Pharmaceutical

Scientists on road to modifying, customizing human heparin

Scientists at University of North Carolina at Chapel Hill have learned to modify the human enzyme that produces heparin, which may lead to a more effective synthetic version of the blood thinner, according to Newswise Medical News.

“Previously it was nearly impossible to change the nature of the heparin generated by the enzyme,” said Jian Liu, Ph.D., associate professor at the UNC Eshelman School of Pharmacy medicinal chemistry and natural products division. “The degree of difficulty was 10-plus. Now it’s more like a two or three, which opens the door to the possibility of improving on the natural product.”

The method involves modifying the enzyme heparan sulfate 2-O-sulfotransferase, which produces heparin in the human body in addition to other heparin-like molecules. By modifying 2-O-sulfotransferase, researchers will be able to create customized forms of synthetic heparin with different properties, according to the report.

Heparin is typically administered to most patients during surgery and before some treatments such as kidney dialysis to prevent blood clots from forming. Heparin is produced naturally by most animals, including humans, but most heparin available today is derived from pig intestines. China has become a popular location for manufacturing heparin because it has a much larger pig population.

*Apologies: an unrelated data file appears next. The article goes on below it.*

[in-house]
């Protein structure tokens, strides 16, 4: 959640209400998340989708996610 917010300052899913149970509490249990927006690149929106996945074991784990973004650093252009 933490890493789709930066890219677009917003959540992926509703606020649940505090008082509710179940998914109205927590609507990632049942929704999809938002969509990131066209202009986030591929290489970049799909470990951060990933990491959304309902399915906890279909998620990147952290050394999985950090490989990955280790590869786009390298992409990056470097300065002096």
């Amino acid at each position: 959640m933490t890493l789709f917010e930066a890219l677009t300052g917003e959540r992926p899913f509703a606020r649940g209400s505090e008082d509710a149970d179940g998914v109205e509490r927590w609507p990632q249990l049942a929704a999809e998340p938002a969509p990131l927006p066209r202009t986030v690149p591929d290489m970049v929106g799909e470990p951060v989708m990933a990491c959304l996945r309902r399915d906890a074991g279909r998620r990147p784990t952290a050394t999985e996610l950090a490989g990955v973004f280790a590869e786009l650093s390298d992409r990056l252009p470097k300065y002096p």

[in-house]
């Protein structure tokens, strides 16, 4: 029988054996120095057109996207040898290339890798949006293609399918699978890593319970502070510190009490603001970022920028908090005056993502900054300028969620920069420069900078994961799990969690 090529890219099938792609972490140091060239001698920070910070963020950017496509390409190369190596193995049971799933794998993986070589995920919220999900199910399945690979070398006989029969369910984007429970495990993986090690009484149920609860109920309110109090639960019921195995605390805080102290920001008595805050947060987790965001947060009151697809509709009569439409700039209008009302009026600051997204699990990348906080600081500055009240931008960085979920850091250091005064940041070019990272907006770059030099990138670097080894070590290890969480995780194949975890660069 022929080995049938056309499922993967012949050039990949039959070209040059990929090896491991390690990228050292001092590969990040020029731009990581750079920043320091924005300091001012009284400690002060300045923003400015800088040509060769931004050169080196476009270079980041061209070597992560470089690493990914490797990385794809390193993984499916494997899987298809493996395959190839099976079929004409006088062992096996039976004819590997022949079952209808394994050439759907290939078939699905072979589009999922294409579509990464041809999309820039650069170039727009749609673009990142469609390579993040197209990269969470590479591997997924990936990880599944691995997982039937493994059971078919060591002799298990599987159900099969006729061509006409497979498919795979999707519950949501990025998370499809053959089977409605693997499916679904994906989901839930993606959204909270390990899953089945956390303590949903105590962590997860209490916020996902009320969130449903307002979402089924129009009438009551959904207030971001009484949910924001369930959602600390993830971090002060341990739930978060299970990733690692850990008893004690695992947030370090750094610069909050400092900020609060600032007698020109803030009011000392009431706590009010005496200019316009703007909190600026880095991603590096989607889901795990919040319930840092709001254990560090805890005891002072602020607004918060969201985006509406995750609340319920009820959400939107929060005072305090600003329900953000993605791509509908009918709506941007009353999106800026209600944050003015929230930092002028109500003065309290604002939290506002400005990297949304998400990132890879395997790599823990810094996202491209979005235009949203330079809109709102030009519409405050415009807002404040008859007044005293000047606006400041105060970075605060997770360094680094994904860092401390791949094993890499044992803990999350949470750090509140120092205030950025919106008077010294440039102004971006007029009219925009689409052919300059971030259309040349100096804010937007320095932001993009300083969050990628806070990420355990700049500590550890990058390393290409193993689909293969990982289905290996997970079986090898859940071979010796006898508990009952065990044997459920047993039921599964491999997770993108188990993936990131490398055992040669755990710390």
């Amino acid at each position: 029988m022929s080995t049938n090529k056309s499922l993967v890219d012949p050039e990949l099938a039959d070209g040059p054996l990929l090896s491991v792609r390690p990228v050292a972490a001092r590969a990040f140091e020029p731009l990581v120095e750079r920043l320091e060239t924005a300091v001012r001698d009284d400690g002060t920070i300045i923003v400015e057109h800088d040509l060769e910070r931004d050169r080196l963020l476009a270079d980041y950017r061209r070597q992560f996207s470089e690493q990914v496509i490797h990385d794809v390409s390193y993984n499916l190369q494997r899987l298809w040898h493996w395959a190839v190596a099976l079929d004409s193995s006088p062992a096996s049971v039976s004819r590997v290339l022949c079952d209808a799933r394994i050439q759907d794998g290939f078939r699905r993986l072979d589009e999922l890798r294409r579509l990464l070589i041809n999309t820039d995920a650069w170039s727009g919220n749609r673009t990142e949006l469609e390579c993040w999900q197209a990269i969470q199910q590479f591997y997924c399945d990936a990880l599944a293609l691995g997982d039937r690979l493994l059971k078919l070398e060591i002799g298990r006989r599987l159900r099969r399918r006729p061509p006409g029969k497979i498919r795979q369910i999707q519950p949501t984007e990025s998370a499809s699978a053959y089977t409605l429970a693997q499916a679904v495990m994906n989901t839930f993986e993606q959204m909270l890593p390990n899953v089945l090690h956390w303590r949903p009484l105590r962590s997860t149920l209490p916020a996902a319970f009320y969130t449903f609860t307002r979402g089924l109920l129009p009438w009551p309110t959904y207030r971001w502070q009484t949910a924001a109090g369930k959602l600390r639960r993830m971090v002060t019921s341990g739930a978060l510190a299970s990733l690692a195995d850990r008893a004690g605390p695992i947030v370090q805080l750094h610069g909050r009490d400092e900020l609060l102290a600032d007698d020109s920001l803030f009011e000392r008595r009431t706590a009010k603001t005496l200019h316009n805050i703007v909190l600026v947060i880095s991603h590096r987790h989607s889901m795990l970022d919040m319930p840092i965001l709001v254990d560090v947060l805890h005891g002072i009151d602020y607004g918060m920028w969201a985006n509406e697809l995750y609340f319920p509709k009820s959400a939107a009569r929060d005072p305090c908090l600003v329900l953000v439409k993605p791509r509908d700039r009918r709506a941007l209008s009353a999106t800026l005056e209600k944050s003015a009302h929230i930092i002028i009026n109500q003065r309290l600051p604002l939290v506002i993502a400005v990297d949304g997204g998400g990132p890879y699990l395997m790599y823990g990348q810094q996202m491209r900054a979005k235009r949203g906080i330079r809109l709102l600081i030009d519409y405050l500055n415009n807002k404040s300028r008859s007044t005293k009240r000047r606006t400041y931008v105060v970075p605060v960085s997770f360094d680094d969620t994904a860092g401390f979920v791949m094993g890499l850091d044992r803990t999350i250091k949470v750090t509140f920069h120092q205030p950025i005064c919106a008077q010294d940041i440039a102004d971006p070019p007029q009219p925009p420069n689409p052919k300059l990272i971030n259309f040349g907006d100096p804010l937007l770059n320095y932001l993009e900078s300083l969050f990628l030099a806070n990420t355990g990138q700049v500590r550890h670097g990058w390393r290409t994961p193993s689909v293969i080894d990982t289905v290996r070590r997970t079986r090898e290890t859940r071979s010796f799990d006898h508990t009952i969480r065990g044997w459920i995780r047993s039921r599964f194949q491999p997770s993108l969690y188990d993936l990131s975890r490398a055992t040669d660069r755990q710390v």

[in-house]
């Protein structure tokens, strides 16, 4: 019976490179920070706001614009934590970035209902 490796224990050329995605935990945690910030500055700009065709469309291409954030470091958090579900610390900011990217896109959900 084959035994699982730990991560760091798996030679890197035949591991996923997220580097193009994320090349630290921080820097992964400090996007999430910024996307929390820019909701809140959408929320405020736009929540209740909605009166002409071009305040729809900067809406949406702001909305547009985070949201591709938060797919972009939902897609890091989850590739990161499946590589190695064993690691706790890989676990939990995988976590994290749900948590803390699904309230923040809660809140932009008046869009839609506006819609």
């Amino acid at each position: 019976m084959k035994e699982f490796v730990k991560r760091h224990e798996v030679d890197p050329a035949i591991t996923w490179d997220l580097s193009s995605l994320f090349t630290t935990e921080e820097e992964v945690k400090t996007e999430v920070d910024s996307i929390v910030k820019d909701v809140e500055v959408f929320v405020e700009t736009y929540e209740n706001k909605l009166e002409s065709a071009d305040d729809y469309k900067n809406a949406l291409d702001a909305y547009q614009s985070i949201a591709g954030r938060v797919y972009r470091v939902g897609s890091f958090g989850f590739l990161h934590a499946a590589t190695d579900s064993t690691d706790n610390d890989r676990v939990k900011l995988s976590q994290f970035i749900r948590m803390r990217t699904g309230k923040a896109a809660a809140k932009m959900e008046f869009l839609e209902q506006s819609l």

However, heparin manufactured in China raised concerns earlier this year after batches from Baxter International’s China plant were found to have been contaminated. The investigation into heparin resulted after more than 80 Americans died and hundreds more were sickened after receiving doses of the tainted heparin. As a result, researchers have been working to find safer alternatives to heparin, including developing synthetic versions.

“The pig stuff has served us well for 50 years and is very inexpensive, but if we cannot control the supply chain, we cannot ensure the safety of the drug,” Liu said. “I am working for the day when synthetic heparin can be brewed in large laboratories at a low cost.”

Liu and her colleagues also are looking into customizing heparin for other uses, such as a treatment for small-cell lung cancer.

Liu’s research recently was published online in the journal Proceedings of the National Academy of Sciences.